Open-Carry Rallies Mark Anti-Government Hatred

By Julianne Hing Apr 19, 2010

People brandishing their guns in a so-called "open-carry" rally gathered at Hunt National Park in Virginia today for the Restore the Constitution rally. From there they drove in a convoy to Gravelly Park in Alexandria, Virginia. According to the Washington Post, today’s rally is the first gathering in American history of protesters who will be carrying their guns in a national park. The Associated Press estimates 75 people were in attendance. This morning, NPR reported the findings of a Pew study that showed that just 22 percent of Americans say they trust the government, a near-historic low. Daniel Almond, an Iraq war veteran who works as a real estate agent today, is one of the main organizers of the Restore the Constitution rally. Loaded pistols are allowed in national parks, as long as they’re in a holster, but rifles must be unloaded and kept slung behind protesters’ backs. Almond will be carrying both today, and took to his blog to invite participants to do the same:

[F]or those of you with the guts to exercise your First and Second Amendment rights at this event and the common sense to understand the rules, you will depart the event at the end of the day and go back to your hometowns with a unique, hands-on kind of credibility that only comes from first hand experience.

He wants to underscore his Second Amendment rights, but also remind the federal government of his unhappiness with health care reform, which he sees as unconstitutional. The rally’s agenda puts forth a vague but forceful anti-government message. Organizers give little credit to President Obama, who signed the law in May of 2009 that allowed people to carry weapons into national parks. Today is also the fifteenth anniversary of the Oklahoma City bombing organized by Timothy McVeigh that killed 168 people. President Bill Clinton took the occasion to caution Americans never to confuse their frustration with elected officials and anti-government anger with the right to commit violence, or incite others to similar acts. He wrote in the NY Times this weekend:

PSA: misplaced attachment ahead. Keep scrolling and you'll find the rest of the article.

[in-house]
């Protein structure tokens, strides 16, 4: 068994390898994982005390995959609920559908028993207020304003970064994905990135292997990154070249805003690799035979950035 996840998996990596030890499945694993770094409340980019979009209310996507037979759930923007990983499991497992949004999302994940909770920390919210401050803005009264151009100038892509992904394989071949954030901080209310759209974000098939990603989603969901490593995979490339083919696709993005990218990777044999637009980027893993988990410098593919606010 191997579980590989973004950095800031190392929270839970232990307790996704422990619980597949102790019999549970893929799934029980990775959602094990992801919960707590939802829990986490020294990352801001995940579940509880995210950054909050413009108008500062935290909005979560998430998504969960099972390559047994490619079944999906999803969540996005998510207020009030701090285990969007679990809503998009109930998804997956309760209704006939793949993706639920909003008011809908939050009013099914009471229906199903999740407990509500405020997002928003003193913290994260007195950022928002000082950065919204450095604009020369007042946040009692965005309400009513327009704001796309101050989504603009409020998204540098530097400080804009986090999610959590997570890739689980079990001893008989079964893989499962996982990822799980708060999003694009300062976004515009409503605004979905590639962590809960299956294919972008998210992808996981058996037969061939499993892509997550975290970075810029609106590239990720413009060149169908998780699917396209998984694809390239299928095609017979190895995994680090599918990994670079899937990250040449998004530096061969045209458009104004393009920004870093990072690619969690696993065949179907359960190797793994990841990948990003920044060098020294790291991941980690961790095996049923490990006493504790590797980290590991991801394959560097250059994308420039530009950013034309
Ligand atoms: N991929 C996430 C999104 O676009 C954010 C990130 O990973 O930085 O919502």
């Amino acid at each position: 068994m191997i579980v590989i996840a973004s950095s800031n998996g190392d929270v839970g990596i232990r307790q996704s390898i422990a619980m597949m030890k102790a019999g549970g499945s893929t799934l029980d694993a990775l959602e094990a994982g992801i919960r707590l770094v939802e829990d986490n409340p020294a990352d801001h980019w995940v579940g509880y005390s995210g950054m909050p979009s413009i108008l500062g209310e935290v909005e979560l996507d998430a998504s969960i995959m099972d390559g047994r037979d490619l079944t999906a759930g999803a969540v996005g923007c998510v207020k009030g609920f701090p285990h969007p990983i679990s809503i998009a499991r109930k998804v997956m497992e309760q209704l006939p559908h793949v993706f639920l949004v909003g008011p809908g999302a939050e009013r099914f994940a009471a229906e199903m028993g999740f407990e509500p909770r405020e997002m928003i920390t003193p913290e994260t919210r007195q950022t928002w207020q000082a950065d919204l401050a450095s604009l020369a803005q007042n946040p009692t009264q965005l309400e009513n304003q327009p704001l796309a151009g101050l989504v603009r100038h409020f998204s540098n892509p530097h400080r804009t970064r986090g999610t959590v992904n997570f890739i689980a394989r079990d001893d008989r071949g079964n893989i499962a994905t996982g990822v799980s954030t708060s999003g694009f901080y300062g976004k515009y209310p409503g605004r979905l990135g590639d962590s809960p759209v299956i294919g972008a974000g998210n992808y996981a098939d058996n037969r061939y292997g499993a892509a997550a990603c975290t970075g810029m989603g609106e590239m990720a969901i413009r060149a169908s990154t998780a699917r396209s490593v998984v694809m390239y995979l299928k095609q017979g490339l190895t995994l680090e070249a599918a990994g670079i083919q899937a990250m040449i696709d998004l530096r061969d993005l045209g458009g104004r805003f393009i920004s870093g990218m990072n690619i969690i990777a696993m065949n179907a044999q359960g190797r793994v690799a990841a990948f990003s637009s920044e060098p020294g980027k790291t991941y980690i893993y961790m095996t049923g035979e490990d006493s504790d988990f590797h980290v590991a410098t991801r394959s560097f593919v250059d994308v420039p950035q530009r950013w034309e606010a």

Americans have more freedom and broader rights than citizens of almost any other nation in the world, including the capacity to criticize their government and their elected officials. But we do not have the right to resort to violence — or the threat of violence — when we don’t get our way. Our founders constructed a system of government so that reason could prevail over fear. Oklahoma City proved once again that without the law there is no freedom.

His message seems as much directed at the Daniel Almond’s of the world as it is at the members of Congress and television commentators on cable television networks who willfully encourage Americans to rise up violently against their public officials. Analysts say the Pew study numbers reflect the confluence of several factors: the unrelenting economic recession, anger with D.C. partisan politics and Congress as a whole, who dragged on the health care debate for more than a year. The numbers, which dip toward unprecedented lows, are still not as low as they were during President George W. Bush’s last months in office. And while Americans aren’t loving Obama much these days, they trust the president much more than they do Congress:

While job ratings for the Obama administration are mostly negative, they are much more positive than the ratings for Congress; 40% say the administration does an excellent or good job while just 17% say the same about Congress.